Athletes who use sumac protect their muscles and joints
The day before yesterday we wrote about an in vitro study in which an extract of sumac killed cancer cells by accelerating their aging. Sumak, a spice of berry from the Rhus coriaria tree, may also be interesting for athletes, according to a 2016 human study. Athletes who use sumac reduce their breakdown of muscle tissue - and probably also the breakdown of tendons and joints.
The researchers, who are by the way connected to King Saud University in the Kingdom of Saudi Arabia, got 40 fit students aged 15-25 years to exercise for 4 weeks every day for an hour with an intensity of 65-75 percent of the maximum heart rate.
Half of the test subjects received a placebo every day. The other half of the subjects drank a glass of 300 milliliters of sumac juice twice a day containing "580 mg of phenolic compounds and 80 mg of anthocyanins". The researchers made the sumac juice themselves. Here you can read how.
After 2 weeks of supplementation, the subjects in the experimental group reported less pain during the training session than the subjects in the control group. The same was the case when the researchers, after 4 weeks of supplementation, measured the pain just after the training session.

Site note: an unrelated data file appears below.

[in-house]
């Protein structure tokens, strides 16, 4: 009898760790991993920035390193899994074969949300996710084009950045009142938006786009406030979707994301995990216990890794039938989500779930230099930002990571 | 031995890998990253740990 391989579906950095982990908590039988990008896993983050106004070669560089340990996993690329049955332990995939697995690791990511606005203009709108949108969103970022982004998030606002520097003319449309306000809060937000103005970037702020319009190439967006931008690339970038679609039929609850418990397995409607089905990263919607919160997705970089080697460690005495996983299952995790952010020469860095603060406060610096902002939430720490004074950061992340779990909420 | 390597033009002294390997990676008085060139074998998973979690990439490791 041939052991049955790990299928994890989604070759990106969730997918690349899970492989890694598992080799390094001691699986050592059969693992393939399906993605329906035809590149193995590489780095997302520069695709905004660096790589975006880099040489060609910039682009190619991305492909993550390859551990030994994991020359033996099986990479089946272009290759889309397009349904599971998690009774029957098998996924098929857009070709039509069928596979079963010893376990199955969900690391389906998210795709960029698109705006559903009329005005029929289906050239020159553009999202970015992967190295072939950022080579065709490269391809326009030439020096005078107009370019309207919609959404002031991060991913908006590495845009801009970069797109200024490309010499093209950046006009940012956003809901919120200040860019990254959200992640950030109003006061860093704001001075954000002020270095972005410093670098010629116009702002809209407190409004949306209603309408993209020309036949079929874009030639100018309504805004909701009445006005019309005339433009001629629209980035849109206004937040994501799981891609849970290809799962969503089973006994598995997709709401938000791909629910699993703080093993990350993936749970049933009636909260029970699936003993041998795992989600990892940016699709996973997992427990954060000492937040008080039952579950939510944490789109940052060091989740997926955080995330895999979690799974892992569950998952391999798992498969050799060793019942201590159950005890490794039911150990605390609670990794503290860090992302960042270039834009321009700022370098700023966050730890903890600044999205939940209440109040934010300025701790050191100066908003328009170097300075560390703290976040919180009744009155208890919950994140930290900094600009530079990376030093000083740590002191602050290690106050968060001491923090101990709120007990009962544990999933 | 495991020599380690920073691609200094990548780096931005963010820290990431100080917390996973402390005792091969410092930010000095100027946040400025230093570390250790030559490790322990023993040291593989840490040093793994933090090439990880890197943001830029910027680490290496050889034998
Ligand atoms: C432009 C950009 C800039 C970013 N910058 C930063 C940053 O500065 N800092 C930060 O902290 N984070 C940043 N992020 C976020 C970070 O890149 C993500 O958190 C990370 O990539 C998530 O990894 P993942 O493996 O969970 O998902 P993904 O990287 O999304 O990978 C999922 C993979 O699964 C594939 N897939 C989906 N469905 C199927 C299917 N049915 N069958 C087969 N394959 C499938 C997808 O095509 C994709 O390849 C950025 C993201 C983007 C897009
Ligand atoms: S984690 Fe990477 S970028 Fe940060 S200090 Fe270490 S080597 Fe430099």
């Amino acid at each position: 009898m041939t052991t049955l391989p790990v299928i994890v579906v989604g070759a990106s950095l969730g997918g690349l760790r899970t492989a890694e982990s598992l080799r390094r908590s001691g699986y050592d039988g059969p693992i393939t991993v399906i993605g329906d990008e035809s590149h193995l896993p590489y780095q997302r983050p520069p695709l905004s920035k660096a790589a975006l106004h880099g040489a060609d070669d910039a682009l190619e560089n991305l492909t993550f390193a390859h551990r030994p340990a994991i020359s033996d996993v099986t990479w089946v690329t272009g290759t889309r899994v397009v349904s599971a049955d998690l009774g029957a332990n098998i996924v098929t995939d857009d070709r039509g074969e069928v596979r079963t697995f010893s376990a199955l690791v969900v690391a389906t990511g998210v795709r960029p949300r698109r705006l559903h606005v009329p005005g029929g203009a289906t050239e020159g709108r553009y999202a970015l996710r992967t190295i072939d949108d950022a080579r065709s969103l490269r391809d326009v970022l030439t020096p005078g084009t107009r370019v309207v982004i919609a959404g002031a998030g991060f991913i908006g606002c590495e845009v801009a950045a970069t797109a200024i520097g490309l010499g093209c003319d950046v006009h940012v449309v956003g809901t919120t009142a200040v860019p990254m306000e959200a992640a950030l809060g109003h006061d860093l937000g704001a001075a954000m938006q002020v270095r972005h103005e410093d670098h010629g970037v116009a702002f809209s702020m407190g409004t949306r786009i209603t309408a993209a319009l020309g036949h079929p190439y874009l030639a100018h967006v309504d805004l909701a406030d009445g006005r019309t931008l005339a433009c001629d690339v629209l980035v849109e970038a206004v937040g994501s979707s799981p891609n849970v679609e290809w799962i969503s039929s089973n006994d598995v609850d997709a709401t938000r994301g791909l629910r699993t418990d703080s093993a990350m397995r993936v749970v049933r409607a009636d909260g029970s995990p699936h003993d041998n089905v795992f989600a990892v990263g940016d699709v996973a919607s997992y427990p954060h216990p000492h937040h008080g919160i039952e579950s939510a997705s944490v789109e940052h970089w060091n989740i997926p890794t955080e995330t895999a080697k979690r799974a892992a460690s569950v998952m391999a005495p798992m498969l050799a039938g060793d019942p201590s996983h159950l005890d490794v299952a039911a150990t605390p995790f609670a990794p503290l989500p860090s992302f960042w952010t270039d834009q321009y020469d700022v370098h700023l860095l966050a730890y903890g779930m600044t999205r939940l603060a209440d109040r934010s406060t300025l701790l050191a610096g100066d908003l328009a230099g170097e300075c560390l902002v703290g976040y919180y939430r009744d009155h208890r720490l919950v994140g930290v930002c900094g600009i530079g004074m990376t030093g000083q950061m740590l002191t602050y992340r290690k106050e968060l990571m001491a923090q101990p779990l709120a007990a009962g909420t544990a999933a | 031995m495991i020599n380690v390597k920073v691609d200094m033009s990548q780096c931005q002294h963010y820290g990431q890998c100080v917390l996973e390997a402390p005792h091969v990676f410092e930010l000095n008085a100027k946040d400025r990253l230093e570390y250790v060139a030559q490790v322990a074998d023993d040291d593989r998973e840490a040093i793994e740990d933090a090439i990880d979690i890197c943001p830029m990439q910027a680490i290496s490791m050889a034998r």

You can see below how sumac reduces pain during and after intensive exertion. In weeks 2 and 4, the subjects in the sumac group had less creatine kinase and LDH in their blood than the subjects in the control group. That suggests that sumac reduces muscle damage.
The researchers also looked at the concentration of hydroxyproline in the blood of the test subjects. Exercise scientists consider the concentration of hydroxyproline in the blood as a marker for the breakdown of cartilage in joints and attachments.
It seems that sumac protects joints and attachments during exercise.
The figure above perhaps explains how sumac protects muscles and joints during exercise. In the blood of the subjects who received sumac, the antioxidant effect remained at the same level, while in the control group it decreased.
"The data obtained showed that administration of sumac juice for 30 days induced a significant reduction in muscle fatigue and pain, and enhanced muscle performance among healthy subjects following vigorous exercise interventions," the researchers summarize.
"Further research is needed to examine the mechanism by which the sumac can improve collagen fiber degradation."
Physiol Int. 2016 Jun 1;103(2):231-42.
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